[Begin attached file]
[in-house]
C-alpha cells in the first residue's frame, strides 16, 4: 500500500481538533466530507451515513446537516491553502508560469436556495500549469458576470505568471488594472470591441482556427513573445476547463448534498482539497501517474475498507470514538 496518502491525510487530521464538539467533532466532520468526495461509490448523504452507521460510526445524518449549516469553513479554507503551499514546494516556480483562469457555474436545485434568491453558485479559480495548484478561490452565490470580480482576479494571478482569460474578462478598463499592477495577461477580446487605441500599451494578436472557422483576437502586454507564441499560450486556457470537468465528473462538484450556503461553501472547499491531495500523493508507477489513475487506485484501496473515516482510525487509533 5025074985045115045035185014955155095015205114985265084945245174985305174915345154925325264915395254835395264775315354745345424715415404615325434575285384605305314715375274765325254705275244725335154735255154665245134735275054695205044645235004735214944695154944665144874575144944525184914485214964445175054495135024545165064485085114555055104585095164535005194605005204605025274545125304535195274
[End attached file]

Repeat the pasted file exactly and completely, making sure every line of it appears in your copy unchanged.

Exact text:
[in-house]
C-alpha cells in the first residue's frame, strides 16, 4: 500500500481538533466530507451515513446537516491553502508560469436556495500549469458576470505568471488594472470591441482556427513573445476547463448534498482539497501517474475498507470514538 496518502491525510487530521464538539467533532466532520468526495461509490448523504452507521460510526445524518449549516469553513479554507503551499514546494516556480483562469457555474436545485434568491453558485479559480495548484478561490452565490470580480482576479494571478482569460474578462478598463499592477495577461477580446487605441500599451494578436472557422483576437502586454507564441499560450486556457470537468465528473462538484450556503461553501472547499491531495500523493508507477489513475487506485484501496473515516482510525487509533 5025074985045115045035185014955155095015205114985265084945245174985305174915345154925325264915395254835395264775315354745345424715415404615325434575285384605305314715375274765325254705275244725335154735255154665245134735275054695205044645235004735214944695154944665144874575144944525184914485214964445175054495135024545165064485085114555055104585095164535005194605005204605025274545125304535195274